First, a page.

Young Farmer Mixer June 18 at Claire's/Hardwick
On June 18th, The Center for an Agricultural Economy, Vermont Soy, and High Mowing Organic Seeds, and Greenhorns are co-sponsoring a Young Farmer Mixer with The Greenhorns team at Claire's and The Center's office, followed by a bonfire afterward at High Mowing. Please spread the word far and wide so that all the young farmers that you know and work with can be filled with the exciting spirit of like minded people in our state and connect with a national movement. You may know of the Greenhorns - it is an inspiring film project about young farmers in America. Watch the trailer . It is directed by Severine, a 28 year old organic veggie grower from NY who is a force to be reckoned with.

NOFA VT Summer Workshops for Gardeners and Homesteaders
The Northeast Organic Farming Association of Vermont is hosting some great workshops this summer. The first of them is below. For a full list please visit

Growing Organic Vegetables in a 10x12 ft Garden Cut Into the Lawn – in 15 Minutes a Day. Join Henry Homeyer, gardening columnist and author of The Vermont Gardener’s Companion, to learn how to convert a 10 ft by 12 ft patch of you lawn into a veggie garden that can produce significant quantities of food with minimal investment in just 15 minute of work a day. The workshop will be outdoors rain or shine.
When - Saturday, June 20 10 am-12 noon
Where - Vermont Technical College Randolph Center
$10 for NOFA members & apprentices, $15 for non-members

Localvore 'Lore

Each week in this section we try to highlight some of the localvore items that folks signed up for the Localvore Share will be receiving at pick-up. We try to mix up what you'll receive each week, so that everyone gets to sample a wide variety of locally grown and produced food items. We do our best to source items from within 100 miles of the farm, directly if at all possible. Though we occasionally wander outside this radius, it's pretty rare. Our 100 miles allows us access to many interesting products from Quebec, New York, New Hampshire, and of course, most of Vermont. This week we have Focaccia from Elmore Mountain Bakery, eggs from Pa Pa Doodles Farm aka Deborah Rosewolf's Happy Hens, Cornmeal from Butterworks Farm, and Applesauce made in Pete's kitchen from apples grown by Champlain Orchards.

Elmore Mountain bakes for the share just about every other week. Andrew and Blair do a fantastic job of sourcing their flour and other ingredients close to home. This just in from Andrew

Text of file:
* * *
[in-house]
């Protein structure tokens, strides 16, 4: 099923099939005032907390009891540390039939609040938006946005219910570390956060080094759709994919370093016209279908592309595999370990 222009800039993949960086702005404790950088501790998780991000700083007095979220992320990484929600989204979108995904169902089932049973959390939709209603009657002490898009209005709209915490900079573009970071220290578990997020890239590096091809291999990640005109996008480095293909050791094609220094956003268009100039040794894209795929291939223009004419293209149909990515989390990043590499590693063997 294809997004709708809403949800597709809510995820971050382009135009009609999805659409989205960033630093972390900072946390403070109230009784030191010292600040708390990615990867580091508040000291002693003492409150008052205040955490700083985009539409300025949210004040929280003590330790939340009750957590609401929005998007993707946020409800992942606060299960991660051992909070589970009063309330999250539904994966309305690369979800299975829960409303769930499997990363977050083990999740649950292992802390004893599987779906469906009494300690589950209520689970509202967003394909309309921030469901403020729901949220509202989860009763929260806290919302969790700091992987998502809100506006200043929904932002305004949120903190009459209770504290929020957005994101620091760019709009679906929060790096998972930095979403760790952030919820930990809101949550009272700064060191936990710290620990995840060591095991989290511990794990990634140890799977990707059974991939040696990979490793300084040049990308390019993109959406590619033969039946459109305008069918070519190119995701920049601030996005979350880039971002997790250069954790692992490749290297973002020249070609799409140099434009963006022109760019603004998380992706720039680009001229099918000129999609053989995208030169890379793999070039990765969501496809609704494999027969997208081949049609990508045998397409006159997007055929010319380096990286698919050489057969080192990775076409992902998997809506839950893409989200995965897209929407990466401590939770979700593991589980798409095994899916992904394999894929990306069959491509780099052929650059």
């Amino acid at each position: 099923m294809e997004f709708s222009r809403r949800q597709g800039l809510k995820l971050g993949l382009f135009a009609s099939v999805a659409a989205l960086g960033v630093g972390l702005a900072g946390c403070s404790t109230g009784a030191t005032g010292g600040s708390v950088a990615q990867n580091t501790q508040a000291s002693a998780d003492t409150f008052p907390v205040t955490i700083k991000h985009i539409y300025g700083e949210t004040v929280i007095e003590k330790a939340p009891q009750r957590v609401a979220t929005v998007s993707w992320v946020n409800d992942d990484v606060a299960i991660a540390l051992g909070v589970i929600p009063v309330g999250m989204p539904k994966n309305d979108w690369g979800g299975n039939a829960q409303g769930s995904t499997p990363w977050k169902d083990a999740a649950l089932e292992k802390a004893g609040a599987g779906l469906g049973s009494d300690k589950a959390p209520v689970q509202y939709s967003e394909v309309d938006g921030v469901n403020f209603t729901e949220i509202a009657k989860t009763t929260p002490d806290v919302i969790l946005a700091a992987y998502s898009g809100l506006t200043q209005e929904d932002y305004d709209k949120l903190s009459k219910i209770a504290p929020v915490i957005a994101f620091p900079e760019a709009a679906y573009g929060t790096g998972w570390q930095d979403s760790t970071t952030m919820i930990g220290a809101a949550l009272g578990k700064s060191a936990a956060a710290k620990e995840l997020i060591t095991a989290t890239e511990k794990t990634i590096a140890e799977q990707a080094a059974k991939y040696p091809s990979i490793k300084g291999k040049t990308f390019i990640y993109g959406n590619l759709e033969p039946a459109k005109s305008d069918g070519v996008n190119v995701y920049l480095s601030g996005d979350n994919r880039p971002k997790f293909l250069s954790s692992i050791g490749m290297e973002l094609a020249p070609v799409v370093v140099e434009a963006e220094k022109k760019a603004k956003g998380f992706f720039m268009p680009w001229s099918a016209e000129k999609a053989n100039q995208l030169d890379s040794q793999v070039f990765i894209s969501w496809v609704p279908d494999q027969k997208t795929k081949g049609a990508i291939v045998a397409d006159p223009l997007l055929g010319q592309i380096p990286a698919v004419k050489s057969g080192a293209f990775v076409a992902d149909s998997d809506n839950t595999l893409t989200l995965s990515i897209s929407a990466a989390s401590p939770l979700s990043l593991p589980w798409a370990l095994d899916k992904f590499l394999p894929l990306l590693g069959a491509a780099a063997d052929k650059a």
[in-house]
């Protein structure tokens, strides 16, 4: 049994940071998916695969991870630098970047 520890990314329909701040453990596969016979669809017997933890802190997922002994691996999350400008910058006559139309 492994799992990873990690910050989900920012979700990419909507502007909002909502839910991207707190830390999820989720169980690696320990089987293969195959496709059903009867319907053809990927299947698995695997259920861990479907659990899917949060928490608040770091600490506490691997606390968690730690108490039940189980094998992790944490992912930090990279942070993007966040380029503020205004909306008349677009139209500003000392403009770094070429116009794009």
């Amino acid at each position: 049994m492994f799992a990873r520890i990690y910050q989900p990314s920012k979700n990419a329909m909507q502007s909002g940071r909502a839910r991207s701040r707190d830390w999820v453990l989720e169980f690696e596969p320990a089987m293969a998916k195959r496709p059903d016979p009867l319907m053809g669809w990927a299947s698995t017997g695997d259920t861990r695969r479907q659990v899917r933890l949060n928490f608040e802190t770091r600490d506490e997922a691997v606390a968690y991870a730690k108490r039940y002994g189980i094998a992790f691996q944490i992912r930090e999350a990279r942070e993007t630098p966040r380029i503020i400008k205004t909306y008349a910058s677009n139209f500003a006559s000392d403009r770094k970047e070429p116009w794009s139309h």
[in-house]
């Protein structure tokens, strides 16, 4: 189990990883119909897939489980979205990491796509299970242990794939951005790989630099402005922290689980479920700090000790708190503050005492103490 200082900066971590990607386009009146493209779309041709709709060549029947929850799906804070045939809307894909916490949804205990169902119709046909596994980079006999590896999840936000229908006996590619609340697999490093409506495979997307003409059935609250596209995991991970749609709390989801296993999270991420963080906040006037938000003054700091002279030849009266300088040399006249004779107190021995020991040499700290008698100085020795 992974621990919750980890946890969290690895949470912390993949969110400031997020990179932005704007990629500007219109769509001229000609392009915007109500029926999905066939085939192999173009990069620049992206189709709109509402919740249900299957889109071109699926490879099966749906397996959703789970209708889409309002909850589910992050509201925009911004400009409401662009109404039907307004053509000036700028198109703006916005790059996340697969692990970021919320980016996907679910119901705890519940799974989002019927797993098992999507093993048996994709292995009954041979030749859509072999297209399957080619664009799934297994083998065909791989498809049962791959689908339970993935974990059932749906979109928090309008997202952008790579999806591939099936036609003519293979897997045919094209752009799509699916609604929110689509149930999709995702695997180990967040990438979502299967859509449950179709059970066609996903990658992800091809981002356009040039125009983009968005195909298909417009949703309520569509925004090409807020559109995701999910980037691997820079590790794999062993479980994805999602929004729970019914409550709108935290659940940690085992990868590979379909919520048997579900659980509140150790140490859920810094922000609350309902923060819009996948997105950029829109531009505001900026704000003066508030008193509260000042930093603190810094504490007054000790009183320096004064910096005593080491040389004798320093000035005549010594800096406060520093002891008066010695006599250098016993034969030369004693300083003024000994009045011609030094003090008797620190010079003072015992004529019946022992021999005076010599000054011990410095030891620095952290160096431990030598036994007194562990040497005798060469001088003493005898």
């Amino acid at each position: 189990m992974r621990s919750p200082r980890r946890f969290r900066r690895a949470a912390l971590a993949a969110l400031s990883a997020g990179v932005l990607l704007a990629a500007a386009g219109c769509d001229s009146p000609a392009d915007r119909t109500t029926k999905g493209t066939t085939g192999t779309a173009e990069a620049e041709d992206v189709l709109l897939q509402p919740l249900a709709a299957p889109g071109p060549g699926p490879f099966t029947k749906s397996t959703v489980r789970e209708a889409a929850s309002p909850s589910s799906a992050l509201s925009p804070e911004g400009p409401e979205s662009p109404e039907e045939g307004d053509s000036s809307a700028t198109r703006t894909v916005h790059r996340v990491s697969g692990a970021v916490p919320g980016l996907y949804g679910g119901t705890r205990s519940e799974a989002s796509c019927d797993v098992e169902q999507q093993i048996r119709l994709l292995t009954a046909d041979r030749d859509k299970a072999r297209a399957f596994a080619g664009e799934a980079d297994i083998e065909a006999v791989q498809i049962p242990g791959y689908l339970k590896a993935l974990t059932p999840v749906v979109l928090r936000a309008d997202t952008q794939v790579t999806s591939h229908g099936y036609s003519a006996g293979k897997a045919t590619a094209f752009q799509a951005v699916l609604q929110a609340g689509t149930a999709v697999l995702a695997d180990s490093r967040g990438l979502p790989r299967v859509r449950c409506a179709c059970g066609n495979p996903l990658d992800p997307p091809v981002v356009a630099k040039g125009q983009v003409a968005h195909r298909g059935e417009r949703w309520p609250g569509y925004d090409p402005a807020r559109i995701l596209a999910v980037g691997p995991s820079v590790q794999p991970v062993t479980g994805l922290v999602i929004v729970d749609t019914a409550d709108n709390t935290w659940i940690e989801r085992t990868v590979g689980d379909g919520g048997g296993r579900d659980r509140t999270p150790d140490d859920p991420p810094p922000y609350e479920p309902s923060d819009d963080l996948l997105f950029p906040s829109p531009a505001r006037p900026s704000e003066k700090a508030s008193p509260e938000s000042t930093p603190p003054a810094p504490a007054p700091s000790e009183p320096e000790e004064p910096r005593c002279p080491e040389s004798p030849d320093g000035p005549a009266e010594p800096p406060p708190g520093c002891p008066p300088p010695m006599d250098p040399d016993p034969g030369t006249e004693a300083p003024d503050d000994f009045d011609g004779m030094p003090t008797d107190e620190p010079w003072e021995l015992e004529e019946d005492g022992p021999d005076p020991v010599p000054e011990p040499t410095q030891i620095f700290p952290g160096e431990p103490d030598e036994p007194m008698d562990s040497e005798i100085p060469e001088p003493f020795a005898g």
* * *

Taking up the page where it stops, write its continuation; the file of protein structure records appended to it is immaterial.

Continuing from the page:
For this week's share we made a Fresh Herb and Sea Salt Focaccia. The VT made Sunflower oil inspired us as a substitute for Extra Virgin Olive Oil, and allowed us to make our wood-fired focaccia. We added a bunch of fresh herbs to balance the bitterness of the oil, including Pete's parsley and scallions and fresh rosemary and thyme from our garden. The dough is brushed with Sunflower Oil and sprinkled with Maine Sea Salt before being baked in our oven at over 600 degrees. The focaccia is great with cheese, hummus and olives or stuffed with fresh grilled vegetables.

Deborah Rosewolf from Pa Pa Doodles Farm in Craftsbury Common has always had her own hens, but recently she increased the size of her flock in order to supply Good Eats. We were having trouble sourcing enough locally grown, farm fresh and free range eggs for the share and Deborah stepped up to the plate. Her young flock has just begun laying a few weeks ago, so their eggs are small still but will size up fast in the coming weeks. We'll be supplying eggs to the share just about every other week so you will have the opportunity to experience the change in egg size from pullets to mature hens.

Butterworks Farm
in Westfield, VT has supplied Early Riser Cornmeal this week. This is an open pollinated variety of organic corn that the Lazors have been growing for years on the farm in an isolated place far from other corn crops to protect it from stray GMO pollen. Jack saves his seed each year for the following year's crop, taking time from harvesting other crops to select the ears from the strongest plants. The corn is freshly ground and should be stored in a cool place - preferably the fridge or your freezer. This is beautiful cornmeal full of rich corn flavor, great for baking or making polenta. The Lazor's have supplied their favorite cornbread recipe below.

Last, Nick was in the kitchen most of the day Monday making applesauce for the share. The apples are grown by from Champlain Orchards in Vergennes. The diverse mix of apples selected for us by Bill Suhr/Champlain Orchards ensures a much more flavorful sauce. Great stuff for kids or adults. The applesauce also stores well in the freezer!